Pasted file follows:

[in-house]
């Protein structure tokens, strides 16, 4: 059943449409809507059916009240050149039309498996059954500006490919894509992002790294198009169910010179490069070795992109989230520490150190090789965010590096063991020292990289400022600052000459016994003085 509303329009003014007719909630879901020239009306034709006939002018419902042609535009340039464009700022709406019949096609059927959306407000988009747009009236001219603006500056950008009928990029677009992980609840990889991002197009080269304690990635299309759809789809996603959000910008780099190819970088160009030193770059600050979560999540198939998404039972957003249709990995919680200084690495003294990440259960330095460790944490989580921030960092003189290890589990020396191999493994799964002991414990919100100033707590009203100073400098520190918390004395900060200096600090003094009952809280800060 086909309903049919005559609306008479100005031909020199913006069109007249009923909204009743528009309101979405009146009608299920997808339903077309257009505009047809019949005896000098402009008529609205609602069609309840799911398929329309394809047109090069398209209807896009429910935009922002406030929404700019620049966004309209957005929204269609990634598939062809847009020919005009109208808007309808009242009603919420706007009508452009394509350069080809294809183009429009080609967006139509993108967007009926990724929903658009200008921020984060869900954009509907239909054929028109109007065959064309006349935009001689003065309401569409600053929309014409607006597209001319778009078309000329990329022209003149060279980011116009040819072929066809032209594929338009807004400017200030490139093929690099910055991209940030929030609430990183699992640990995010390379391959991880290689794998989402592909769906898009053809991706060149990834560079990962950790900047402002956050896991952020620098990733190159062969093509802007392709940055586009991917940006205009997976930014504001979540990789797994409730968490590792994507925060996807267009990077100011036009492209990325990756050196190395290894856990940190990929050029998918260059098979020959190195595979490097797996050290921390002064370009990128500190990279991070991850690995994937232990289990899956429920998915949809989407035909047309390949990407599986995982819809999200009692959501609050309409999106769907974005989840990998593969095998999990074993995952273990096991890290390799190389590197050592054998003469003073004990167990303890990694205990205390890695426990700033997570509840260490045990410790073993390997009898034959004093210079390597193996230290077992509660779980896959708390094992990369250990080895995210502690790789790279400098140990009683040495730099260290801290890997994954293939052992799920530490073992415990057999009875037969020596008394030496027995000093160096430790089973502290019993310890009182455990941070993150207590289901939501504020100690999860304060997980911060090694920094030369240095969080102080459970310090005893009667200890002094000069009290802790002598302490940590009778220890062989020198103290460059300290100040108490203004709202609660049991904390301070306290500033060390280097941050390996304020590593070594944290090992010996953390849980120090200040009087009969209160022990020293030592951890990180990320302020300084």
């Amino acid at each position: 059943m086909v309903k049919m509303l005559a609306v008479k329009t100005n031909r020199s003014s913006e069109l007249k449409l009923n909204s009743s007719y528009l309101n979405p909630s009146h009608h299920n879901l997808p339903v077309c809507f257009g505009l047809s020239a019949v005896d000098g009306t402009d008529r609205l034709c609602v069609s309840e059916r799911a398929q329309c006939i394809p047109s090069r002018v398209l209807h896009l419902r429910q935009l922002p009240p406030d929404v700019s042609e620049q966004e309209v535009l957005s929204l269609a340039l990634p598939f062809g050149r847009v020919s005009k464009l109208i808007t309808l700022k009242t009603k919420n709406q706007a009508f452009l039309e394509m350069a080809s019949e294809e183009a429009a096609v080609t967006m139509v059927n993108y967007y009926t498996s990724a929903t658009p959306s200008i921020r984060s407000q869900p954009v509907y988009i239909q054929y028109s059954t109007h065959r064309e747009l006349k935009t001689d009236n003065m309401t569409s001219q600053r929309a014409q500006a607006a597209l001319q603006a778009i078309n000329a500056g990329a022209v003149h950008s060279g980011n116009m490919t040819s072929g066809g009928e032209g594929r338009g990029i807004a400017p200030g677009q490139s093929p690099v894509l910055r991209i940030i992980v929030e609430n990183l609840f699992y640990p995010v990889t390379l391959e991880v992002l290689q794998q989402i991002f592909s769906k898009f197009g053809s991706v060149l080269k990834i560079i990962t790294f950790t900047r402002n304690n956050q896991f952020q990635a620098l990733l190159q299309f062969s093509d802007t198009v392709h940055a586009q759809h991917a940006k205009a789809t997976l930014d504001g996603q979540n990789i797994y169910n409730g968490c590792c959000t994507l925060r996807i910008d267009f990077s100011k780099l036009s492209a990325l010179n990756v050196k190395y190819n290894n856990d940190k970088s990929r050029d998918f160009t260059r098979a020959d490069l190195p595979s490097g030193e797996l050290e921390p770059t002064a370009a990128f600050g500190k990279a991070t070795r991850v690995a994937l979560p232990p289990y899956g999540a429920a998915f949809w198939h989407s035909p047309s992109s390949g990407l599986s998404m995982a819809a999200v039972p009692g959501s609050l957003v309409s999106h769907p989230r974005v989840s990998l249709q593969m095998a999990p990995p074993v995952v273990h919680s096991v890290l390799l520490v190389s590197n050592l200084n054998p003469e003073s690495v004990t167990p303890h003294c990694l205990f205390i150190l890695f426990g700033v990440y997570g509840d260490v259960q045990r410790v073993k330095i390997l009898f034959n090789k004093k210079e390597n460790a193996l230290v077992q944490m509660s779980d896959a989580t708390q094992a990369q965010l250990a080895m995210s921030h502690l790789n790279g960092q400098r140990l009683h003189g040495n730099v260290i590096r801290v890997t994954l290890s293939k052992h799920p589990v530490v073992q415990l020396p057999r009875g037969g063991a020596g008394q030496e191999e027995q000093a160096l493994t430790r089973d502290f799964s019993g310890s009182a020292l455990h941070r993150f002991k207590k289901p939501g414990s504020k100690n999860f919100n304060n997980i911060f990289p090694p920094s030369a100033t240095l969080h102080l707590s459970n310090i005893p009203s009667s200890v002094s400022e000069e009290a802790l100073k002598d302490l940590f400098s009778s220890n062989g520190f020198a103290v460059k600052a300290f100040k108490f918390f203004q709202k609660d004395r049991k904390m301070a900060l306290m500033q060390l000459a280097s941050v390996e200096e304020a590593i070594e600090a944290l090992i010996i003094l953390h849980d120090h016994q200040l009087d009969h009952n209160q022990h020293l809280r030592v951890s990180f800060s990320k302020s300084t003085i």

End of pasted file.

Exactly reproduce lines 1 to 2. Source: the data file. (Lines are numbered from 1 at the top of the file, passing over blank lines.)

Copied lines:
[in-house]
């Protein structure tokens, strides 16, 4: 059943449409809507059916009240050149039309498996059954500006490919894509992002790294198009169910010179490069070795992109989230520490150190090789965010590096063991020292990289400022600052000459016994003085 509303329009003014007719909630879901020239009306034709006939002018419902042609535009340039464009700022709406019949096609059927959306407000988009747009009236001219603006500056950008009928990029677009992980609840990889991002197009080269304690990635299309759809789809996603959000910008780099190819970088160009030193770059600050979560999540198939998404039972957003249709990995919680200084690495003294990440259960330095460790944490989580921030960092003189290890589990020396191999493994799964002991414990919100100033707590009203100073400098520190918390004395900060200096600090003094009952809280800060 086909309903049919005559609306008479100005031909020199913006069109007249009923909204009743528009309101979405009146009608299920997808339903077309257009505009047809019949005896000098402009008529609205609602069609309840799911398929329309394809047109090069398209209807896009429910935009922002406030929404700019620049966004309209957005929204269609990634598939062809847009020919005009109208808007309808009242009603919420706007009508452009394509350069080809294809183009429009080609967006139509993108967007009926990724929903658009200008921020984060869900954009509907239909054929028109109007065959064309006349935009001689003065309401569409600053929309014409607006597209001319778009078309000329990329022209003149060279980011116009040819072929066809032209594929338009807004400017200030490139093929690099910055991209940030929030609430990183699992640990995010390379391959991880290689794998989402592909769906898009053809991706060149990834560079990962950790900047402002956050896991952020620098990733190159062969093509802007392709940055586009991917940006205009997976930014504001979540990789797994409730968490590792994507925060996807267009990077100011036009492209990325990756050196190395290894856990940190990929050029998918260059098979020959190195595979490097797996050290921390002064370009990128500190990279991070991850690995994937232990289990899956429920998915949809989407035909047309390949990407599986995982819809999200009692959501609050309409999106769907974005989840990998593969095998999990074993995952273990096991890290390799190389590197050592054998003469003073004990167990303890990694205990205390890695426990700033997570509840260490045990410790073993390997009898034959004093210079390597193996230290077992509660779980896959708390094992990369250990080895995210502690790789790279400098140990009683040495730099260290801290890997994954293939052992799920530490073992415990057999009875037969020596008394030496027995000093160096430790089973502290019993310890009182455990941070993150207590289901939501504020100690999860304060997980911060090694920094030369240095969080102080459970310090005893009667200890002094000069009290802790002598302490940590009778220890062989020198103290460059300290100040108490203004709202609660049991904390301070306290500033060390280097941050390996304020590593070594944290090992010996953390849980120090200040009087009969209160022990020293030592951890990180990320302020300084």